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How To Start a Neighborhood Watch

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How To Start a Neighborhood Watch Photo by Teresa R. Simpson
Like any large city, Memphis has its share of crime. To combat this problem, citizens in communities across the city are banding together to fight crime through Neighborhood Watch programs. Unfortunately, there are still a large number of areas left unprotected. If yours is one of them, this guide will help you to organize your own Neighborhood Watch.
Difficulty: Average
Time Required: Up to a Month

Here's How:

  1. Define the neighborhood. Determine the area your Watch group will cover. Keep in mind that the bigger the area, the bigger the group will be. That means you will need a larger space for meetings, more materials for flyers, more time to organize, etc.
  2. Secure a meeting spot.If your Watch only covers your street, meetings can probably be held in a private home. If your area is much bigger, you may need to obtain permission to use a school or church in the area.
  3. Identify crime in your area. No area is completely free of crime and knowing just what crimes you are up against will greatly improve the chances of a successful Watch. The Memphis Police Department Crime Mapper will allow you to view crime activity in a given area searchable by zip code or address. After viewing these statistics, be sure to print them out as they will help you in creating your Watch group.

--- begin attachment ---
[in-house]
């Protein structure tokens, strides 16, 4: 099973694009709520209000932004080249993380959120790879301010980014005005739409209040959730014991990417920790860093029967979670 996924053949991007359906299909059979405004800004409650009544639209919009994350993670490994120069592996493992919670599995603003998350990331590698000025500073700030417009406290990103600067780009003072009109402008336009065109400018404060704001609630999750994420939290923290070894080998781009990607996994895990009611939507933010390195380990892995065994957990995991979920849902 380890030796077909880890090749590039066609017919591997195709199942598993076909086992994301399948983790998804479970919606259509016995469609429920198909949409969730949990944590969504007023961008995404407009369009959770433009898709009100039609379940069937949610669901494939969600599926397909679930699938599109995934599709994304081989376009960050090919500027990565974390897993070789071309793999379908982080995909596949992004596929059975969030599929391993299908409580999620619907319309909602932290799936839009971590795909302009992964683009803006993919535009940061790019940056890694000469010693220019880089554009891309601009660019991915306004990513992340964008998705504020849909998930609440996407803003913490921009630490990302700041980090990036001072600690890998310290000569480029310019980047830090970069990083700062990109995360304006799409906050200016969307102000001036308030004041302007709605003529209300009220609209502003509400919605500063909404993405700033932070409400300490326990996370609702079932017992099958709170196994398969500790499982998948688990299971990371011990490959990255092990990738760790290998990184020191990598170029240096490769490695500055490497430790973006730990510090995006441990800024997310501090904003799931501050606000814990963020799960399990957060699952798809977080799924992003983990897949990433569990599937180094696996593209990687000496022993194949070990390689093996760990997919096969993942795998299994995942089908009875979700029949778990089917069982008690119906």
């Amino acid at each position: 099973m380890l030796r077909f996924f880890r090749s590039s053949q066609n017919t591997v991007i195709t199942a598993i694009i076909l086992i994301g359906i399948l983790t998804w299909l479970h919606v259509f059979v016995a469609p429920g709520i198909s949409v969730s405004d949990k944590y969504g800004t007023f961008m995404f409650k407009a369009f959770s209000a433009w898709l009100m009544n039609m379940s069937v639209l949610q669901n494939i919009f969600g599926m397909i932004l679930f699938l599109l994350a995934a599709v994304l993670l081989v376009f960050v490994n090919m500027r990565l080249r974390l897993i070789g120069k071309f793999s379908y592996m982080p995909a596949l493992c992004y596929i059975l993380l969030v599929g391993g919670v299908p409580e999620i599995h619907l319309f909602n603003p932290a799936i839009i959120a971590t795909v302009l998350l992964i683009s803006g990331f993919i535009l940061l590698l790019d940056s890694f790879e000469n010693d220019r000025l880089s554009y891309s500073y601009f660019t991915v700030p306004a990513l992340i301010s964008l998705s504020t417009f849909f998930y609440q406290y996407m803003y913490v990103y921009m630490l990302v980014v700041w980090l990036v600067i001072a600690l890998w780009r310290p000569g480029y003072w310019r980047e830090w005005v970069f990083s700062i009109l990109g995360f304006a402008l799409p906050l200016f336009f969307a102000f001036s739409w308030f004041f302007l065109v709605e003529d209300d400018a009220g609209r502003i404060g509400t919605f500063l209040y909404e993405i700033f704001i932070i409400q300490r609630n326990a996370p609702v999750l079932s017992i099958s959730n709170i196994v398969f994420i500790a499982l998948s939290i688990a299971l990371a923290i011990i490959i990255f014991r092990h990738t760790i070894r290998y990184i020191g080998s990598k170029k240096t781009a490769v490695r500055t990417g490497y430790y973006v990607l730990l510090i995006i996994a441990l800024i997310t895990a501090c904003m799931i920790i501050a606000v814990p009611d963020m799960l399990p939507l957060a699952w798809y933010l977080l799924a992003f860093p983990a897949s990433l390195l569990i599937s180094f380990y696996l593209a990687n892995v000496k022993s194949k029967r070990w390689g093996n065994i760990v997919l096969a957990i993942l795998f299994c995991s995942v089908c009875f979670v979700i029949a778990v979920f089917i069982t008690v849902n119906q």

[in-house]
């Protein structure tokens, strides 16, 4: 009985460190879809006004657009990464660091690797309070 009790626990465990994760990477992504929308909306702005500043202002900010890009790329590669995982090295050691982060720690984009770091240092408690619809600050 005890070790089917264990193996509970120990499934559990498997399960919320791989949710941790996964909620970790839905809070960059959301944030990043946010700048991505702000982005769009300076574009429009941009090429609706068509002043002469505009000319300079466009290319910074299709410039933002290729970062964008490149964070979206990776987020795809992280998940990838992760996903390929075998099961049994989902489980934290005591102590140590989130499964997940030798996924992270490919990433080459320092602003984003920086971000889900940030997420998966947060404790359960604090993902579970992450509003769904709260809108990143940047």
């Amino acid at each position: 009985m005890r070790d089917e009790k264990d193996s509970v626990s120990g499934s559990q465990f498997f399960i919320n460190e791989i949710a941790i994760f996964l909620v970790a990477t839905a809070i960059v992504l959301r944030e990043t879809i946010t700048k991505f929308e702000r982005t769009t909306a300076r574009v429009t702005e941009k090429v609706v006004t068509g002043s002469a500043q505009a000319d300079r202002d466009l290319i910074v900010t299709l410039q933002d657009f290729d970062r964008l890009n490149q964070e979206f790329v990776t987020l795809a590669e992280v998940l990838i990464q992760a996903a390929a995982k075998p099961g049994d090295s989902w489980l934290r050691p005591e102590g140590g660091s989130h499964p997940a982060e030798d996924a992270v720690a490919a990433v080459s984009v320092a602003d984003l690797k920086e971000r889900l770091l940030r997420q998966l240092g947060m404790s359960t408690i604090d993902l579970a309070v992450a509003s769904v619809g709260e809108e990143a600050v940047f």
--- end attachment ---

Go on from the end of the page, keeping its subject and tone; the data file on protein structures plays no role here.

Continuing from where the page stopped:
4. Get help from law enforcement.Contact your neighborhood’s police precinct and ask for the Neighborhood Watch Coordinator. The coordinator will set up times to host two Neighborhood Watch meetings and give you tips on organizing your group. The Memphis Police Department Precinct phone numbers are:

    Central: 901-452-0956
    Downtown: 901-525-9800
    East: 901-795-3131
    North: 901-377-3700
    Northeast: 901-373-3883
    South: 901-332-1860
    Southeast: 901-774-4600
    West: 901-274-7012

  5. Recruit neighbors. The most effective way to get others involved is to convince them that there is a real need for a Watch. Many people erroneously believe that they live in a safe neighborhood. Using your data on crime for your location, you can effectively convince your neighbors to participate.
  6. Stay active. Set up a yearly meeting to receive new tips and updates from the police department. Throughout the year, touch base with your neighbors and encourage them to remain active. While it takes diligence and hard work to bring it all together, organizing a Neighborhood Watch can be a very effective way to reduce crime and make a difference in your community.

Tips:

  1. Delegate, delegate, delegate! Don't be afraid to let others share in the responsibility of this big task.
  2. Utilize law enforcement - they are a valuable resource.
  3. Stay informed on crime in the area.

What You Need

  • A neighborhood without a Neighborhood Watch
  • A church, school, or home to hold meetings.
  • Some willing neighbors to assist you.
  • A printer and paper to print flyers and other informative materials.

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